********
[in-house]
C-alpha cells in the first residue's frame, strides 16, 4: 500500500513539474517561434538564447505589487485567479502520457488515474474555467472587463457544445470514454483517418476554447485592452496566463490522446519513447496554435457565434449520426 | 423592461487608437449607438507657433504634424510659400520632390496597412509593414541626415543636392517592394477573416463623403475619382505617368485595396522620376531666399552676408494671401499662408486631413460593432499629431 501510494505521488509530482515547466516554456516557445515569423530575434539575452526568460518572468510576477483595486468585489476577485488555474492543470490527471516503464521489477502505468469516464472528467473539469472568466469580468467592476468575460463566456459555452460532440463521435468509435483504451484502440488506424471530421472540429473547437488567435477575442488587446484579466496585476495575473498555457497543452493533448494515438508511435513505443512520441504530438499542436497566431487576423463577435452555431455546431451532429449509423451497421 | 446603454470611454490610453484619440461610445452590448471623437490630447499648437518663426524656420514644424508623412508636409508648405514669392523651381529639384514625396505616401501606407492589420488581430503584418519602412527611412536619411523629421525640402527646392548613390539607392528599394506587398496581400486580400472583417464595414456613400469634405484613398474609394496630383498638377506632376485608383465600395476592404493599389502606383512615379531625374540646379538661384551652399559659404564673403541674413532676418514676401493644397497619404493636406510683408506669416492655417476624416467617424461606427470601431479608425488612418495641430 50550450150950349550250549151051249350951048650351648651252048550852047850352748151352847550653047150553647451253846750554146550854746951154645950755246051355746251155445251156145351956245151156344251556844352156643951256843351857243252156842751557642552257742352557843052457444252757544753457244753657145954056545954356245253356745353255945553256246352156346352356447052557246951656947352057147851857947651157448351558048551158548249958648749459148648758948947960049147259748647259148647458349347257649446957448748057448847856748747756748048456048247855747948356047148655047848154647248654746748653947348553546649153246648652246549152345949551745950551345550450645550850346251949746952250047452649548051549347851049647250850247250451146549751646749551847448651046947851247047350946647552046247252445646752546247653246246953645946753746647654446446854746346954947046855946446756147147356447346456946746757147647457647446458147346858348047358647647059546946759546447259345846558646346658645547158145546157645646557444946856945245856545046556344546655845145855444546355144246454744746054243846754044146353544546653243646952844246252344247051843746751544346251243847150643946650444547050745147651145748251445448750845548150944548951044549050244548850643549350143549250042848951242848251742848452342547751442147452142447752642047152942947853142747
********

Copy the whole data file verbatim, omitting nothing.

[in-house]
C-alpha cells in the first residue's frame, strides 16, 4: 500500500513539474517561434538564447505589487485567479502520457488515474474555467472587463457544445470514454483517418476554447485592452496566463490522446519513447496554435457565434449520426 | 423592461487608437449607438507657433504634424510659400520632390496597412509593414541626415543636392517592394477573416463623403475619382505617368485595396522620376531666399552676408494671401499662408486631413460593432499629431 501510494505521488509530482515547466516554456516557445515569423530575434539575452526568460518572468510576477483595486468585489476577485488555474492543470490527471516503464521489477502505468469516464472528467473539469472568466469580468467592476468575460463566456459555452460532440463521435468509435483504451484502440488506424471530421472540429473547437488567435477575442488587446484579466496585476495575473498555457497543452493533448494515438508511435513505443512520441504530438499542436497566431487576423463577435452555431455546431451532429449509423451497421 | 446603454470611454490610453484619440461610445452590448471623437490630447499648437518663426524656420514644424508623412508636409508648405514669392523651381529639384514625396505616401501606407492589420488581430503584418519602412527611412536619411523629421525640402527646392548613390539607392528599394506587398496581400486580400472583417464595414456613400469634405484613398474609394496630383498638377506632376485608383465600395476592404493599389502606383512615379531625374540646379538661384551652399559659404564673403541674413532676418514676401493644397497619404493636406510683408506669416492655417476624416467617424461606427470601431479608425488612418495641430 50550450150950349550250549151051249350951048650351648651252048550852047850352748151352847550653047150553647451253846750554146550854746951154645950755246051355746251155445251156145351956245151156344251556844352156643951256843351857243252156842751557642552257742352557843052457444252757544753457244753657145954056545954356245253356745353255945553256246352156346352356447052557246951656947352057147851857947651157448351558048551158548249958648749459148648758948947960049147259748647259148647458349347257649446957448748057448847856748747756748048456048247855747948356047148655047848154647248654746748653947348553546649153246648652246549152345949551745950551345550450645550850346251949746952250047452649548051549347851049647250850247250451146549751646749551847448651046947851247047350946647552046247252445646752546247653246246953645946753746647654446446854746346954947046855946446756147147356447346456946746757147647457647446458147346858348047358647647059546946759546447259345846558646346658645547158145546157645646557444946856945245856545046556344546655845145855444546355144246454744746054243846754044146353544546653243646952844246252344247051843746751544346251243847150643946650444547050745147651145748251445448750845548150944548951044549050244548850643549350143549250042848951242848251742848452342547751442147452142447752642047152942947853142747